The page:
An Excerpt from The 21-Day Consciousness Cleanse
Charles Dubois, the Belgian naturalist, said, "The important thing is this: to be able at any moment to sacrifice what we are for what we could become." So what does it take to let go of the self that you know? It takes tuning in to the calling of your deeper heart, the calling of your soul, and turning your life and will over to the care of the divine power within. It takes not knowing how and not being in control. The magic is found in understanding that coming to know God does not take place in your mind but rather in your heart. No matter what you may understand intellectually about God-consciousness, your mind can't take you there.
Your intellectual knowledge of God often prevents you from having the very real experience of God, because intellectual knowledge alone limits the possibility of something greater. When you allow your intellect to direct you rather than simply inform you, it limits what you can see, what you can do, what you can feel, and what you will experience. This is why contemplative practices are so important: they lift you out of your mind (funny—"out of your mind"). When you're out of your mind, you're free, you're peaceful, and you can see beyond your current reality. This is the life-changing shift: the ability to let go and open up to new realties over and over and over again and to break out of the illusion that what you see and what you know are right or real. To have this, you must be willing to be surprised.
Many of your long-held beliefs and much of your learned knowledge, while perhaps justified and reasonable, are limited. They may be perfectly correct in the confines of your emotional world or your intellectual understanding, but this is not what we are talking about here. In the realm of divine consciousness, most of what you consider to be facts about yourself are probably incorrect assumptions. What you know, and what you are certain about, are most likely the limiting beliefs that you adopted long ago, and they are what keep the door closed to your soul's highest wisdom. Each moment, you get to choose to look through the small, limited eyes of your human self or to be humble enough to take the quantum leap outside of what you may believe or know to be true. You must learn to trust that there is a future waiting that is beyond what you might be able to grasp at this moment.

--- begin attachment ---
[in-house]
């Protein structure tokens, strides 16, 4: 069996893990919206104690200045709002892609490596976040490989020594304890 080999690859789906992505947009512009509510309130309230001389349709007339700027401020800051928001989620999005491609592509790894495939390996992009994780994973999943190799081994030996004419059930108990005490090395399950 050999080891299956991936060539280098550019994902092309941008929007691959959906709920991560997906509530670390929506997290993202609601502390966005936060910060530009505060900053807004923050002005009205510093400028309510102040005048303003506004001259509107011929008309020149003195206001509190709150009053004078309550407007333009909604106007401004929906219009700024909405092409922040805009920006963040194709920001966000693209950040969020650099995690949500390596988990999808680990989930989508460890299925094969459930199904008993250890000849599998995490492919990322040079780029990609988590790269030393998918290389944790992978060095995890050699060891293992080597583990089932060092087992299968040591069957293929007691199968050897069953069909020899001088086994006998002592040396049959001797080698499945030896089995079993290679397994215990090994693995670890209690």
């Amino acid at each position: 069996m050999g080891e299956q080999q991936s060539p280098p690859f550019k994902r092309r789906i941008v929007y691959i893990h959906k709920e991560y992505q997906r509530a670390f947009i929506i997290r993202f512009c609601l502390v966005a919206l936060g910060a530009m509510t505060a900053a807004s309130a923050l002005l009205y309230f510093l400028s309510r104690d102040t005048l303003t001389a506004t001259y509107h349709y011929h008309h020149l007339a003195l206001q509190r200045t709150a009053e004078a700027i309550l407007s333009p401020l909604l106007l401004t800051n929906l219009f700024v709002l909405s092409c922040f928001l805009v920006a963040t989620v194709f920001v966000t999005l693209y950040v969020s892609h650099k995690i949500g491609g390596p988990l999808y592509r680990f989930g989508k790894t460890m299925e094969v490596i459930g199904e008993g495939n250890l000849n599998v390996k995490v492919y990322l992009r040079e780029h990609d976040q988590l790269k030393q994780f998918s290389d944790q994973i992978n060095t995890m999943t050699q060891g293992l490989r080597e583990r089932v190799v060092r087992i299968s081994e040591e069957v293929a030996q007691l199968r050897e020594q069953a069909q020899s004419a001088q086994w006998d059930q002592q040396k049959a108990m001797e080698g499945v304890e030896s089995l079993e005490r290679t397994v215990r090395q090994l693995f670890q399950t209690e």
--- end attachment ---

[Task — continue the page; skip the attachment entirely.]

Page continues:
The promise of a larger life and a soul-inspired future is poignantly illustrated in Grasper, a beautiful children's story by Paul Owen Lewis.
Grasper, a sweet, young crab, lives near the rocks with many other fellow crabs. Together, they spend their days scavenging for bits of food and staying close to the place they think of as home. Then one day something peculiar happens to Grasper, as he begins to feel quite strange, as if he no longer fits inside his small body. Suddenly the world around him seems different. Trying to grasp what's happening, Grasper looks beside himself to see that his shell has split: now, instead of being on him, it is lying on the ground next to him. Grasper is shocked and scared to see a perfect silhouette of his crab body—arms, legs, eyes, and all—lying there beside him.
It isn't long before the other members of Grasper's tight-knit community of crabs have gathered in a circle around him. They explain to Grasper that his shell has just molted, and they caution him that weird things will begin to happen if he isn't careful. They tell Grasper that the period of time before his new shell hardens is very dangerous, and they warn him not to listen to the voices that will soon be filling his head. They tell him that he may want to explore places he's never seen before and may even be inclined to look beyond the rocks where they live. Grasper is perplexed.